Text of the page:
CO2 Reduction by Photocatalysis on TiO2

CO2 Reduction by Photocatalysis on TiO2

Daibing Luo (Sichuan University, China), Wangjing Ma (Chinese Academy of Sciences, China), Liangzhuan Wu (Chinese Academy of Sciences, China) and Kazuya Nakata (Tokyo University of Science, Japan)
Copyright: © 2018 |Pages: 32
DOI: 10.4018/978-1-5225-3903-2.ch010
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This chapter focuses on the recent research progress on TiO2-based photocatalysts for CO2 reduction. The scope of this chapter for photoreduction of CO2 is set to focus on the most widely studied TiO2-based photocatalysts, composites, and systems since 1979. In addition, several important kinds of other related photocatalysts will be introduced briefly.
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Before a new popular energy source of clean style are available, fossil fuels, including combustible gas, crude oil, and coal currently are still the main sources for the production of useful chemicals and energy until now. Statistics shows that most of the produced energy was generated from fossil fuels since 2011, which will domain the energy source for a long time until around 2030 by a prediction referenced to a BP’s energy outlook. The energy demand in the world is forecasted with a growth by 36% from 2011 to 2030 (Kondratenko, Mul, Baltrusaitis, Larrazábal, & Pérez-Ramírez, 2013). As CO2 is a final product of the fossil combustion process, the back conversion and utilization of CO2 are essential areas of conservation of resources and the development of a sustainable society (Lewis & Nocera, 2006; Schlögl, 2015). Therefore, decreasing CO2 amount in the air is of significance to address problems relating to the ‘greenhouse effect’. On the other hand, it will be interesting when using CO2 as the chemical source in conversion to solar fuels (Gust, Moore, & Moore, 2009). Furthermore, solar fuels generated from CO2 have advantages in storage and manipulation in comparison with hydrogen technology (Huber, Iborra, & Corma, 2006; K.-F. Li, An, Park, Khraisheh, & Tang, 2014).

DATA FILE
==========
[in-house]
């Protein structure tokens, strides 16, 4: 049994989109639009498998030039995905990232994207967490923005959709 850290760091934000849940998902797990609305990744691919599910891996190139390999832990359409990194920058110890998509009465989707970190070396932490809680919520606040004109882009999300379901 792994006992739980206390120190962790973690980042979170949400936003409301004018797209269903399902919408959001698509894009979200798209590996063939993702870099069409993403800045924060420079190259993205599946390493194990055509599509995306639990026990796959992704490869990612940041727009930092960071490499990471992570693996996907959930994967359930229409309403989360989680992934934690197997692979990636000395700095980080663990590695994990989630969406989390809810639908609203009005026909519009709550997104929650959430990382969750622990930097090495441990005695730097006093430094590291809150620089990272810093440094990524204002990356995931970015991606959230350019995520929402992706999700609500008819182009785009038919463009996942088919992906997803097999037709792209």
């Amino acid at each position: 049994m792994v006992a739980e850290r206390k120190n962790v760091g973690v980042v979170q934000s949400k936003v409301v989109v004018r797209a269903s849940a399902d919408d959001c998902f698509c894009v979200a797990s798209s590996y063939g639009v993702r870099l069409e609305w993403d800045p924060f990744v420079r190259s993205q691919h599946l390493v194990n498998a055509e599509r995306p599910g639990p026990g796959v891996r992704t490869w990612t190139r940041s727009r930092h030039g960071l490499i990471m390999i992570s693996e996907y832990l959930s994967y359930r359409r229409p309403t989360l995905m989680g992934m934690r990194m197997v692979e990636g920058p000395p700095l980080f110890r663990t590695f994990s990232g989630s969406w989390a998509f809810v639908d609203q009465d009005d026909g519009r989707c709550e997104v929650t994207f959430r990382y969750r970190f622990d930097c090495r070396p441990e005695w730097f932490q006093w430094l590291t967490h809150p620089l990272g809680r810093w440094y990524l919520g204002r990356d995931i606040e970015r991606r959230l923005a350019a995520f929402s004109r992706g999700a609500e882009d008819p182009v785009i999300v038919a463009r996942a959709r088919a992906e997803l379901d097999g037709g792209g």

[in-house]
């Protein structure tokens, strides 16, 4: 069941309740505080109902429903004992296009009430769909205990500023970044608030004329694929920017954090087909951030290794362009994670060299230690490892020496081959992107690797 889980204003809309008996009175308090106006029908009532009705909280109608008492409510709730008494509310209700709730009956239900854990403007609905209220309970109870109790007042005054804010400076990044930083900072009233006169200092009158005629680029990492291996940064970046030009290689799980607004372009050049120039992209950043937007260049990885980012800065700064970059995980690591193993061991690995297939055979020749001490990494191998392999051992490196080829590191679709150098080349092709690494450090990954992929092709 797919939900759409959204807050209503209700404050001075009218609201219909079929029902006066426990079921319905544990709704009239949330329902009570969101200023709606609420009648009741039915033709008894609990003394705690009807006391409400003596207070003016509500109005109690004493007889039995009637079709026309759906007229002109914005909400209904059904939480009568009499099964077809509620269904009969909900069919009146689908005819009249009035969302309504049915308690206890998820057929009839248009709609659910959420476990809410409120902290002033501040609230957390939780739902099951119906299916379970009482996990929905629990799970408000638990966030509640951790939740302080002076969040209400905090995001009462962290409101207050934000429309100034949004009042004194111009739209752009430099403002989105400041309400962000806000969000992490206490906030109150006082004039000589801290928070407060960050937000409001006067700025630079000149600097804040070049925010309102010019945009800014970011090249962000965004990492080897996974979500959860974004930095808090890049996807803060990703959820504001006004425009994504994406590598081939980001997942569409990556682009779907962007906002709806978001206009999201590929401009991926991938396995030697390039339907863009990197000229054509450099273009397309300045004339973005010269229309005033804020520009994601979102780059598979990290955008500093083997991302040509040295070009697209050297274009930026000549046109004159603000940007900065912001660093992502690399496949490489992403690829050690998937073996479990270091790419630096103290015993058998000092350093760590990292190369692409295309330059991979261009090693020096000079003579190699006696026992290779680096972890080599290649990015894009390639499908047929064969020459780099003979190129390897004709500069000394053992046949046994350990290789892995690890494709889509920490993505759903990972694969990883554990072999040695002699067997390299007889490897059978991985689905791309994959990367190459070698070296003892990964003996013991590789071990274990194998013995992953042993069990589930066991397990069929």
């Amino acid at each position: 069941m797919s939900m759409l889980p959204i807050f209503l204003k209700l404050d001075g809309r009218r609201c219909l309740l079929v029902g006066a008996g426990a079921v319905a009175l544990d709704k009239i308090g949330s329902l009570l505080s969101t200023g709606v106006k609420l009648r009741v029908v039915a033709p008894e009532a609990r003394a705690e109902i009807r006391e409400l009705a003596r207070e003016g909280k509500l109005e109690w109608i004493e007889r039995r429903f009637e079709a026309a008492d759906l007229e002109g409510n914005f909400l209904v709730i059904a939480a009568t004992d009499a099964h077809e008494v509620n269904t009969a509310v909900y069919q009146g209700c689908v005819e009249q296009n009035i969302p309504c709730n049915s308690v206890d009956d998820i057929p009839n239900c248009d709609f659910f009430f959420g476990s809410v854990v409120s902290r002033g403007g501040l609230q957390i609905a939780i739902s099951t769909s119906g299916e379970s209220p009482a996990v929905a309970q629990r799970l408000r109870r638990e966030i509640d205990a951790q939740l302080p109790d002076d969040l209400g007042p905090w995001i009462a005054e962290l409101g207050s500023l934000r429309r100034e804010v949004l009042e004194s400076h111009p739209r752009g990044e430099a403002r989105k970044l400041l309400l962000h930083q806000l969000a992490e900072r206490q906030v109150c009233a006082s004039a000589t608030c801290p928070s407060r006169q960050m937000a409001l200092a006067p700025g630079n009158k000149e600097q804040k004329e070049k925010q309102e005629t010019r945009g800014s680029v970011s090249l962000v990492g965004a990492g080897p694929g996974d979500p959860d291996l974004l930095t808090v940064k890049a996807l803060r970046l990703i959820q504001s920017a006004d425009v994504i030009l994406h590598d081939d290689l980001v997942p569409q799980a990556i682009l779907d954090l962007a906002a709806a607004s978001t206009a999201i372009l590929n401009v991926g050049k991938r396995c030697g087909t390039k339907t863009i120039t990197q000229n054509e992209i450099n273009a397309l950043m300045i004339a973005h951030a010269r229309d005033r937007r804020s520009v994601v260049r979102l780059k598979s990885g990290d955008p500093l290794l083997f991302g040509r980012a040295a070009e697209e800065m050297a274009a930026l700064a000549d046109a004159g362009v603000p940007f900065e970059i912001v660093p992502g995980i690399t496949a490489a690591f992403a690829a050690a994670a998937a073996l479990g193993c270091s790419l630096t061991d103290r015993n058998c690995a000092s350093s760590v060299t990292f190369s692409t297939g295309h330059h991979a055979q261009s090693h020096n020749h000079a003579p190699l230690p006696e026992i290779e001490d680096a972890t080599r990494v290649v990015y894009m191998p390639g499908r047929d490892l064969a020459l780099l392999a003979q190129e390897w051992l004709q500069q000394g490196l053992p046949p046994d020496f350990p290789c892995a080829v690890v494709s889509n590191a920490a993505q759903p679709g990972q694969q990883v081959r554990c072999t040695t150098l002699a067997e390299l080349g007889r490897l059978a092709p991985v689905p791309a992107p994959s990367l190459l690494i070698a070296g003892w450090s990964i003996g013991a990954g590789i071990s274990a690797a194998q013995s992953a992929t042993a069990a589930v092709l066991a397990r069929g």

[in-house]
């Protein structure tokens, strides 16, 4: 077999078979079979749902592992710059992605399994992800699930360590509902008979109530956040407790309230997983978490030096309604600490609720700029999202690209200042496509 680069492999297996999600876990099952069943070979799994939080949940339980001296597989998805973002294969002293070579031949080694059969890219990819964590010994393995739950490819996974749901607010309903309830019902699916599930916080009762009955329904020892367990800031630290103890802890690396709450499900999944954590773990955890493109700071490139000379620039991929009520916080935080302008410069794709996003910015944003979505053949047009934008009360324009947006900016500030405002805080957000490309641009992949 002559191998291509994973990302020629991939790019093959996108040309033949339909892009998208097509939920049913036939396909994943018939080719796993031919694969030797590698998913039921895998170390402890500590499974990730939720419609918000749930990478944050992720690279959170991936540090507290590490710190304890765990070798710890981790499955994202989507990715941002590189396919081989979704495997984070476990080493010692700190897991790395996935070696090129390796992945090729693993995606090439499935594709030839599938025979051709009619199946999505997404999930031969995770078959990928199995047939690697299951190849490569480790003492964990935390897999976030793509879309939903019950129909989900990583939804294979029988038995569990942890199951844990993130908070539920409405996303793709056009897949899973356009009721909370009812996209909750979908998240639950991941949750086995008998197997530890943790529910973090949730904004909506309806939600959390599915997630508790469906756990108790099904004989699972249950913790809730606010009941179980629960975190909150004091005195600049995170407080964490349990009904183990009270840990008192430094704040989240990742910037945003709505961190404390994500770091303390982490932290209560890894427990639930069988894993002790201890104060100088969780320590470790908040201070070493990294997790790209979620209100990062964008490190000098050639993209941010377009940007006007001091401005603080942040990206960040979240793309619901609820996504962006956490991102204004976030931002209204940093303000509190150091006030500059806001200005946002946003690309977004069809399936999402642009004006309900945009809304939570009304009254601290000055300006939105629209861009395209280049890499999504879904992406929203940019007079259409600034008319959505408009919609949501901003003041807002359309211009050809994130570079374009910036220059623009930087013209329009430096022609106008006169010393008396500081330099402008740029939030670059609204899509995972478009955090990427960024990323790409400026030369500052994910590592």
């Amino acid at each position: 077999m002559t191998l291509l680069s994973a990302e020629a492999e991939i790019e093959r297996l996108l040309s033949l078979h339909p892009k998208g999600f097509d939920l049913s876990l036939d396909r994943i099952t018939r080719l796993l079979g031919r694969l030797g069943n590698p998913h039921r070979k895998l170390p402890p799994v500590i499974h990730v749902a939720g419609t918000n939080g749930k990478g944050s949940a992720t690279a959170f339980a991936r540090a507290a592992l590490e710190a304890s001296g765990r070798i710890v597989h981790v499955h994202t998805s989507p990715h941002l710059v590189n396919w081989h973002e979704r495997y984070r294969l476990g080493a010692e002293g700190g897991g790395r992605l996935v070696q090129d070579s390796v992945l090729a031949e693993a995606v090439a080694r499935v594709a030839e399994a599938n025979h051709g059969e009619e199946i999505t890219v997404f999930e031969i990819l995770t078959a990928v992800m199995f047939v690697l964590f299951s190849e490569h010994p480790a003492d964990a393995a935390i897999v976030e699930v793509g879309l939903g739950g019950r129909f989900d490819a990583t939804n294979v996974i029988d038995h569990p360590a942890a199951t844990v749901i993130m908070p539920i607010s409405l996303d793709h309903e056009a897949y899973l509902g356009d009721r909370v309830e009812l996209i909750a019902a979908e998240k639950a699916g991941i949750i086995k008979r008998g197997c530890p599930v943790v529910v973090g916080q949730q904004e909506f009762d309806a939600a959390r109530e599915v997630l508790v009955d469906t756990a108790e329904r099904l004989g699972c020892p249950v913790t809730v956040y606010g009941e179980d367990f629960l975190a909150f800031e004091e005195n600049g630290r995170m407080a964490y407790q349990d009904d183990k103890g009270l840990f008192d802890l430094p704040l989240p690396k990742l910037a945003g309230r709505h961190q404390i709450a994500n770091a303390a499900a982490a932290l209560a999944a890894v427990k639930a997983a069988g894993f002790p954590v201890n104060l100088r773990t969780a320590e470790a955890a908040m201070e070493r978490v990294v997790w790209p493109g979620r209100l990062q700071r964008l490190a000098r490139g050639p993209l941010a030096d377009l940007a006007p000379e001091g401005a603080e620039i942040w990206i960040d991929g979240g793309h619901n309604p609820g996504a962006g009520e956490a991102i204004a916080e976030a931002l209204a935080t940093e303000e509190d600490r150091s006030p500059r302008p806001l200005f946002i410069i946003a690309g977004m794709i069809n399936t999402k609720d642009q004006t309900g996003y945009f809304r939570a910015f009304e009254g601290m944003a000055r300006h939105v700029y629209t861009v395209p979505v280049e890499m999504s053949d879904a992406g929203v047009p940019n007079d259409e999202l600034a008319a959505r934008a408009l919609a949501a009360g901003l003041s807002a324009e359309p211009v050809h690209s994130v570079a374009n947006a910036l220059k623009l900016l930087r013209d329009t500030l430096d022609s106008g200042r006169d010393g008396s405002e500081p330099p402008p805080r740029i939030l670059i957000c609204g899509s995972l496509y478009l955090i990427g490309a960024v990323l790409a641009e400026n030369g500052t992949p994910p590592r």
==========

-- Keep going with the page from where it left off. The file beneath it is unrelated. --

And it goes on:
However, even great progress has been achieved on photocatalysis technology dealing how to obtain chemical energy from photo energy, conversion of CO2 is currently still a great challenge since CO2 has a very stable chemical bonding which demands significant energy breaking the bonding on special catalysts. Numerous researchers have realized CO2 can be converted into various carbonates, carboxylates, and carbamates by electrochemical or photochemical methods (Albero & García, 2016; Roy, Varghese, Paulose, & Grimes, 2010). To efficiently convert CO2 into ideal fuel products, suitable activation mechanisms and reaction conditions must be found. Until now, chemical reduction of CO2 requires a substantial energy input which limits the further development of CO2 reduction technology.

Recently, photocatalytic reduction of CO2 has attracted worldwide attention since its convenience, easy for controlling, low cost, and specified selectivity of organic production (Balzani, Credi, & Venturi, 2008; Morris, Meyer, & Fujita, 2009). This technology may ameliorate atmospheric CO2 levels meanwhile provide useful chemical products such as carbon monoxide (CO), methane (CH4), methanol (CH3OH), formaldehyde (HCHO), and formic acid (HCOOH) (D. Liu et al., 2012; L. J. Liu, Zhao, Andino, & Li; Roy et al., 2010). In addition, if combined with the synthesis by solar energy, the light-induced reaction of CO2 and H2O to prepare hydrocarbons is a green technology for the conversion of solar energy to chemical energy. And the overall footprint of CO2 is considered to be neutral if these hydrocarbons are generated from CO2 as feedstock (Gust et al., 2009). Although many semiconductors have been investigated as photo catalysts for CO2 reduction, TiO2 has been proved to be the most suitable photocatalyst with the highest photocatalysis efficiency due to its stability and its relatively favorable bandgap energy. Great efforts have been made to increase the photocatalytic performance of TiO2 for CO2 conversion by various strategies.

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